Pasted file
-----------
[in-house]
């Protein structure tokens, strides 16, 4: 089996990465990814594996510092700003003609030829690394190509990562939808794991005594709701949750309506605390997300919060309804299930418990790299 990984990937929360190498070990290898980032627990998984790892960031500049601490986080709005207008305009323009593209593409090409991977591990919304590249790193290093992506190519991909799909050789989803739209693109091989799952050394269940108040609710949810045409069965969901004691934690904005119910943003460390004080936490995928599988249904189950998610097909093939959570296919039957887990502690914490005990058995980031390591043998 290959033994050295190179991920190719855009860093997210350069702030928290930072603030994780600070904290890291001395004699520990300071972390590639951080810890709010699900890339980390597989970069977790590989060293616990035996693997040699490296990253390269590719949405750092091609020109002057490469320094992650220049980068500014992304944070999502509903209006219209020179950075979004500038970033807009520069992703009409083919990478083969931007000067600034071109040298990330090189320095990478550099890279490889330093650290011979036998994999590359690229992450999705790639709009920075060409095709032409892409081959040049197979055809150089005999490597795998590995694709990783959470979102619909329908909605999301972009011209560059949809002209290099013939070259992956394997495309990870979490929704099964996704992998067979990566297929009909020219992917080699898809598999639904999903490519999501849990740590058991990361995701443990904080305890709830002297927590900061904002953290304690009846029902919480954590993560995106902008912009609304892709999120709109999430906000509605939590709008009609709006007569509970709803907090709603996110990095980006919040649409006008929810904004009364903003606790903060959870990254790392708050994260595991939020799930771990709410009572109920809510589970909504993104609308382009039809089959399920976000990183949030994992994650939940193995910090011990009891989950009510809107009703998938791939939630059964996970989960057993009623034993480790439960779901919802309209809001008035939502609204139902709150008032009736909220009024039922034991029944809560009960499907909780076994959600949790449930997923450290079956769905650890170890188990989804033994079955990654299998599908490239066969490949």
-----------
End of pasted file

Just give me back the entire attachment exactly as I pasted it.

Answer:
[in-house]
């Protein structure tokens, strides 16, 4: 089996990465990814594996510092700003003609030829690394190509990562939808794991005594709701949750309506605390997300919060309804299930418990790299 990984990937929360190498070990290898980032627990998984790892960031500049601490986080709005207008305009323009593209593409090409991977591990919304590249790193290093992506190519991909799909050789989803739209693109091989799952050394269940108040609710949810045409069965969901004691934690904005119910943003460390004080936490995928599988249904189950998610097909093939959570296919039957887990502690914490005990058995980031390591043998 290959033994050295190179991920190719855009860093997210350069702030928290930072603030994780600070904290890291001395004699520990300071972390590639951080810890709010699900890339980390597989970069977790590989060293616990035996693997040699490296990253390269590719949405750092091609020109002057490469320094992650220049980068500014992304944070999502509903209006219209020179950075979004500038970033807009520069992703009409083919990478083969931007000067600034071109040298990330090189320095990478550099890279490889330093650290011979036998994999590359690229992450999705790639709009920075060409095709032409892409081959040049197979055809150089005999490597795998590995694709990783959470979102619909329908909605999301972009011209560059949809002209290099013939070259992956394997495309990870979490929704099964996704992998067979990566297929009909020219992917080699898809598999639904999903490519999501849990740590058991990361995701443990904080305890709830002297927590900061904002953290304690009846029902919480954590993560995106902008912009609304892709999120709109999430906000509605939590709008009609709006007569509970709803907090709603996110990095980006919040649409006008929810904004009364903003606790903060959870990254790392708050994260595991939020799930771990709410009572109920809510589970909504993104609308382009039809089959399920976000990183949030994992994650939940193995910090011990009891989950009510809107009703998938791939939630059964996970989960057993009623034993480790439960779901919802309209809001008035939502609204139902709150008032009736909220009024039922034991029944809560009960499907909780076994959600949790449930997923450290079956769905650890170890188990989804033994079955990654299998599908490239066969490949």